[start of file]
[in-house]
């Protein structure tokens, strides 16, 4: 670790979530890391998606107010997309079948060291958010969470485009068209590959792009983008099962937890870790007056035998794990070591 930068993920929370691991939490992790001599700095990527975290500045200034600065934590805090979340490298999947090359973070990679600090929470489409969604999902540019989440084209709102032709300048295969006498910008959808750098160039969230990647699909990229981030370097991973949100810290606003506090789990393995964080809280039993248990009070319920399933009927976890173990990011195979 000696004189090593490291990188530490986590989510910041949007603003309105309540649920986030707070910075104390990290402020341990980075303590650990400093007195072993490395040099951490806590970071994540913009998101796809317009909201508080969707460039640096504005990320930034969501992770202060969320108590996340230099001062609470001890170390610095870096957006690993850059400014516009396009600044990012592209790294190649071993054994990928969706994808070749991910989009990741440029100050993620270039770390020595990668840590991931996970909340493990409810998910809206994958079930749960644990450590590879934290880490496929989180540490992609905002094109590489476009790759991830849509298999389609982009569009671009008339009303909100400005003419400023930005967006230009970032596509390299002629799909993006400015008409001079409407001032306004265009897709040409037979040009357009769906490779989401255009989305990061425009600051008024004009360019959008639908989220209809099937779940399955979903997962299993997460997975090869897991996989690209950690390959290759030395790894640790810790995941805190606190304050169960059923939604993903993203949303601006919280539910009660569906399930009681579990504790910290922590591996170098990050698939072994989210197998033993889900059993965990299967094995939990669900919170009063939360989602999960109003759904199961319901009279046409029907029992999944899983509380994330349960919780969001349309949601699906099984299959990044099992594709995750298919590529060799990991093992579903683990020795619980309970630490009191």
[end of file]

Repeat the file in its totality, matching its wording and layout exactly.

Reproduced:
[in-house]
């Protein structure tokens, strides 16, 4: 670790979530890391998606107010997309079948060291958010969470485009068209590959792009983008099962937890870790007056035998794990070591 930068993920929370691991939490992790001599700095990527975290500045200034600065934590805090979340490298999947090359973070990679600090929470489409969604999902540019989440084209709102032709300048295969006498910008959808750098160039969230990647699909990229981030370097991973949100810290606003506090789990393995964080809280039993248990009070319920399933009927976890173990990011195979 000696004189090593490291990188530490986590989510910041949007603003309105309540649920986030707070910075104390990290402020341990980075303590650990400093007195072993490395040099951490806590970071994540913009998101796809317009909201508080969707460039640096504005990320930034969501992770202060969320108590996340230099001062609470001890170390610095870096957006690993850059400014516009396009600044990012592209790294190649071993054994990928969706994808070749991910989009990741440029100050993620270039770390020595990668840590991931996970909340493990409810998910809206994958079930749960644990450590590879934290880490496929989180540490992609905002094109590489476009790759991830849509298999389609982009569009671009008339009303909100400005003419400023930005967006230009970032596509390299002629799909993006400015008409001079409407001032306004265009897709040409037979040009357009769906490779989401255009989305990061425009600051008024004009360019959008639908989220209809099937779940399955979903997962299993997460997975090869897991996989690209950690390959290759030395790894640790810790995941805190606190304050169960059923939604993903993203949303601006919280539910009660569906399930009681579990504790910290922590591996170098990050698939072994989210197998033993889900059993965990299967094995939990669900919170009063939360989602999960109003759904199961319901009279046409029907029992999944899983509380994330349960919780969001349309949601699906099984299959990044099992594709995750298919590529060799990991093992579903683990020795619980309970630490009191």